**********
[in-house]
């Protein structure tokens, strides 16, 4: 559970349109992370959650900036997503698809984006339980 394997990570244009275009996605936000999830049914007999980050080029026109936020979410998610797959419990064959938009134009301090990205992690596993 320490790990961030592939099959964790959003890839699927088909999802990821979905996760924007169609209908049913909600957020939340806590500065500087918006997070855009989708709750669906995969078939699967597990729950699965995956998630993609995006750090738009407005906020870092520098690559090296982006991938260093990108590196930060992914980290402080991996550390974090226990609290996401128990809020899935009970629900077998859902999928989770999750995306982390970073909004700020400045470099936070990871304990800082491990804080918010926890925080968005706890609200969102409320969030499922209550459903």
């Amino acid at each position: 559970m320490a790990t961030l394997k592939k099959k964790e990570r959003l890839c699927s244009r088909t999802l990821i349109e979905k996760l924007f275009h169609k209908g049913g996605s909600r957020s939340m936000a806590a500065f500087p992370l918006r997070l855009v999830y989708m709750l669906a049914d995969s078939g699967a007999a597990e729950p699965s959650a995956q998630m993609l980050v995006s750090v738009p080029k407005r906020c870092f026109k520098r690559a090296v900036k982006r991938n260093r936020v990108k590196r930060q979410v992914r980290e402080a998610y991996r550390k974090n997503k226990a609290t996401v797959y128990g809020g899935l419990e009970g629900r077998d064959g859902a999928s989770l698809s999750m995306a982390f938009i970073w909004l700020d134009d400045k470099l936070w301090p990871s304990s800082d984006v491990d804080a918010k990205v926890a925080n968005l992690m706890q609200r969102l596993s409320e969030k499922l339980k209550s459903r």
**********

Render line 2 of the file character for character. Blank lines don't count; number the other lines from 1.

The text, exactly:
């Protein structure tokens, strides 16, 4: 559970349109992370959650900036997503698809984006339980 394997990570244009275009996605936000999830049914007999980050080029026109936020979410998610797959419990064959938009134009301090990205992690596993 320490790990961030592939099959964790959003890839699927088909999802990821979905996760924007169609209908049913909600957020939340806590500065500087918006997070855009989708709750669906995969078939699967597990729950699965995956998630993609995006750090738009407005906020870092520098690559090296982006991938260093990108590196930060992914980290402080991996550390974090226990609290996401128990809020899935009970629900077998859902999928989770999750995306982390970073909004700020400045470099936070990871304990800082491990804080918010926890925080968005706890609200969102409320969030499922209550459903």